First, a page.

Ramble on (Entry 195)

12:30pm. This is the week.

2:37pm. Or maybe not. I’m struggling again. The perch are not giving themselves up too easily. A quite annoying pattern is starting to rear its ugly head. I’ve made a good start to the autumn perch fishing, but it is quickly turning into hair pulling frustration, with no recompense in sight. I’m sure there’s some of you out there reading this who think, why the hell don’t you just go to a commercial and have done with it? There’s no doubt there are plenty of big perch swimming around in these types of venues, but for now at least, I really want to catch the wildest perch I can. And that means canal or river.

4:10pm. I’m not taking the high horse in the matter, nor am I derogating anyone who chooses to fish for perch on commercial type venues, hell, I will more than likely do it myself one day and you still have to catch the fish. But for now there is a strange kind of lure over me when it comes to these wild, aqueous veins that divide up our country. A grebe has just swam past me. I can’t ever recall seeing a grebe on a canal before. Earlier a pheasant jumped out from behind the hedge behind me, half scaring me to death. The world our side of the divide neatly providing all the reason I need to keep fishing here, barren session after barren session. There’s no way of knowing just what is going to happen next.


4:56pm. Fish I caught a few weeks ago may now be miles from where I’m sitting. With no lock gates why wouldn’t they turn into nomads? Following the bait fish. Seeking out more sheltered areas away from a strong tow or endless boat traffic. Equally, a fish that was nowhere near casting range, even just a few hours ago, could now be swimming ever closer to my bait. Ready to make a memory. Good or bad. Just like the gudgeon I caught at the start of this session, in a different league to all the others, almost as long as my hand. A mini canal monster in its own right.


5:27pm. The pennywort is really starting to get on my nerves. I can hardly put a float in between it. Forever clumping on the line, the float or well, anything in its way. In a week or two it will be leaves doing the annoying but at least they are more colourful and varied. I should stop moaning. Its not that bad, and as soon as the boats ease, the flow will decrease putting an end to this leafy rampage. And at least I have caught a few perch this week. Not the really big one I hoped for but certainly not fish to be sniffed at.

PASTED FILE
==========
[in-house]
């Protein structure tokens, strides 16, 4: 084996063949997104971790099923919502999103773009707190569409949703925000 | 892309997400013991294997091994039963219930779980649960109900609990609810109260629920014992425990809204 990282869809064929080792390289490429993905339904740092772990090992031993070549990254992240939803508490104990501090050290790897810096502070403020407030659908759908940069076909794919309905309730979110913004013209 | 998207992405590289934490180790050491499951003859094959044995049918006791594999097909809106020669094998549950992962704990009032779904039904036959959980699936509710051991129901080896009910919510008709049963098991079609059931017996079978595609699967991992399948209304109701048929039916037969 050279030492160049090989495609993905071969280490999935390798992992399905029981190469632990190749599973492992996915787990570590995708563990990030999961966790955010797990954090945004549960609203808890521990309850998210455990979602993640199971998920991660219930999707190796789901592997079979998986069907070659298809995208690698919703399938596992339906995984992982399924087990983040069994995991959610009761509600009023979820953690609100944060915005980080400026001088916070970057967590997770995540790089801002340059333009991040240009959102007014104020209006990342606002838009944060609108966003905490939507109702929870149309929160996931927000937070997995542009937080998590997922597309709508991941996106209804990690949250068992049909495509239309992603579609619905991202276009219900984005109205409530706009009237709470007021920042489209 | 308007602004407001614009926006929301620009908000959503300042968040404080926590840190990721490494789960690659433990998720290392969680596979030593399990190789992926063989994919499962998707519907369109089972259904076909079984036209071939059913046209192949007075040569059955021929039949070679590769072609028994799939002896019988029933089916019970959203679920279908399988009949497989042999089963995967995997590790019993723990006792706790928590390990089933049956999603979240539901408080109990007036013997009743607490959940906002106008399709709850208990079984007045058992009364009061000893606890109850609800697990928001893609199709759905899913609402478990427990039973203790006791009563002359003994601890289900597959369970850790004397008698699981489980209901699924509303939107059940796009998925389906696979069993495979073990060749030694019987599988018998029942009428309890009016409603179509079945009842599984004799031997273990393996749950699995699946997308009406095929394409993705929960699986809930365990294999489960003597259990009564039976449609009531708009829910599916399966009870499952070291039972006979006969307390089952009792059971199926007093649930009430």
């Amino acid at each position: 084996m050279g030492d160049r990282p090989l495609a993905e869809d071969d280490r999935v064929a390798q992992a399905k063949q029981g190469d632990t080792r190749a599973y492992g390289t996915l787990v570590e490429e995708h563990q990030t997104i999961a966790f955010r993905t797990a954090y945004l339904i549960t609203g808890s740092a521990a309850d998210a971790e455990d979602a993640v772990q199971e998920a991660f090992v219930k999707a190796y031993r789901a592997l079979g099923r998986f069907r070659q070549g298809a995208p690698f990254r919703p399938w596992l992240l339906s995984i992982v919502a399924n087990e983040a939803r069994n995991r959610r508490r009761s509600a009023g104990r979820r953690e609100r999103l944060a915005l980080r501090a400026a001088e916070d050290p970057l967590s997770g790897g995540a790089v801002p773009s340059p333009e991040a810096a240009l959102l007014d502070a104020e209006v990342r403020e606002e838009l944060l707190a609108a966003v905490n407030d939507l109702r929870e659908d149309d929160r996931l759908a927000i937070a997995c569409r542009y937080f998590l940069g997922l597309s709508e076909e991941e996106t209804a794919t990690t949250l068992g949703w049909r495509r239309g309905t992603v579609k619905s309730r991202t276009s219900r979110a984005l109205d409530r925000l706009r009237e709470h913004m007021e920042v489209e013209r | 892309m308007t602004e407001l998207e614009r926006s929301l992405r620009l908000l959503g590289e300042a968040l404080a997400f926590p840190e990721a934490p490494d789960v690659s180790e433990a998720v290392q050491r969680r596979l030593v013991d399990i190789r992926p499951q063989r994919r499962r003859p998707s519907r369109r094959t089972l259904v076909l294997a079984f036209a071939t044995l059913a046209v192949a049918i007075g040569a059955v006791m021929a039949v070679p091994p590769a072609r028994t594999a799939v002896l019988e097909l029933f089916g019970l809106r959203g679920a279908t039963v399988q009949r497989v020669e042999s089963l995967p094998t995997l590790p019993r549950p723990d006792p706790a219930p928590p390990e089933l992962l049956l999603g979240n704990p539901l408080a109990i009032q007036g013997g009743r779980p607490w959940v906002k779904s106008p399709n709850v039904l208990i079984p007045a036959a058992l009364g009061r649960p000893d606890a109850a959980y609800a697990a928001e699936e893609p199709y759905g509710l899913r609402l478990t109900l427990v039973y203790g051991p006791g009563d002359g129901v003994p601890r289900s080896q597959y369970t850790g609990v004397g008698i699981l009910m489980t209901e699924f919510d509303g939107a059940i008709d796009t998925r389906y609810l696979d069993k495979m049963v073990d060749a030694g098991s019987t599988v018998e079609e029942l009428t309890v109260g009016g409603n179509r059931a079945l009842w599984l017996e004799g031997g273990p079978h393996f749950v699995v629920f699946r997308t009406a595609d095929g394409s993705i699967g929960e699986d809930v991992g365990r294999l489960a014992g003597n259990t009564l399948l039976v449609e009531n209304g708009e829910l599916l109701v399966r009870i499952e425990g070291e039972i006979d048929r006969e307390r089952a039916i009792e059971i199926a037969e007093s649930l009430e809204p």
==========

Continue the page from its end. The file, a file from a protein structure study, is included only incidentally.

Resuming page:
5:42: A few moments ago the float sprung into life and my heart rate did something similar. I struck into heavy weight. Weight that ran so speedily up to the surface. A new PB. My very first grebe, gudgeon clutched tightly at right angles, in between its dart like beak. Thankfully the hook was not in contact and a short, sharp pull saw the grebe begrudgingly give me back my bait. More proof, I guess, that on the next cast, anything could happen.

7:55pm. But not today.

Thanks for reading and until next time,



6 thoughts on “Ramble on (Entry 195)”

  1. I certainly understand that taste for wild fish. I applied the same rule to myself since the first commercial fisheries appeared in France (let’s say 15 years ago). Hopefully I’ll never wet a line in there until my dying day even if that means struggling, and struggling again. I wish you a nice big wild perch Vinny.

  2. Hats off to your dedication and application NWF. I take the view that fishing should be enjoyable, so when times are bad, at the start of the season, when time is short, then for me there is a time for commercials. They can boost your confidence, but a diet of only commercials wouldn’t work for me. I guess for me (and I’m not saying others should concur) rotating around a variety of venues works!
    I’m aware I’ve used ‘for me’ a lot in a few sentences, but what works for me, may not work for you!
    Perch … I grew up in a time when perch stocks had been decimated by disease, so any size perch is a worthwhile fish in my view!

    1. I have nothing against commercials, bob, and just like you enjoy a variety of venues. A change is as good as a rest and all that. But I do love my solitude and mystery.

      And a very good point about the perch disease, my old man said they were thin on the ground when he was winning a lot of matches, back on the 70’s/early 80’s. He used to love them you see as, “they weighed bigger than they looked”, but as you point out, were not so easy to come by.

      Thanks for the comment 🙂

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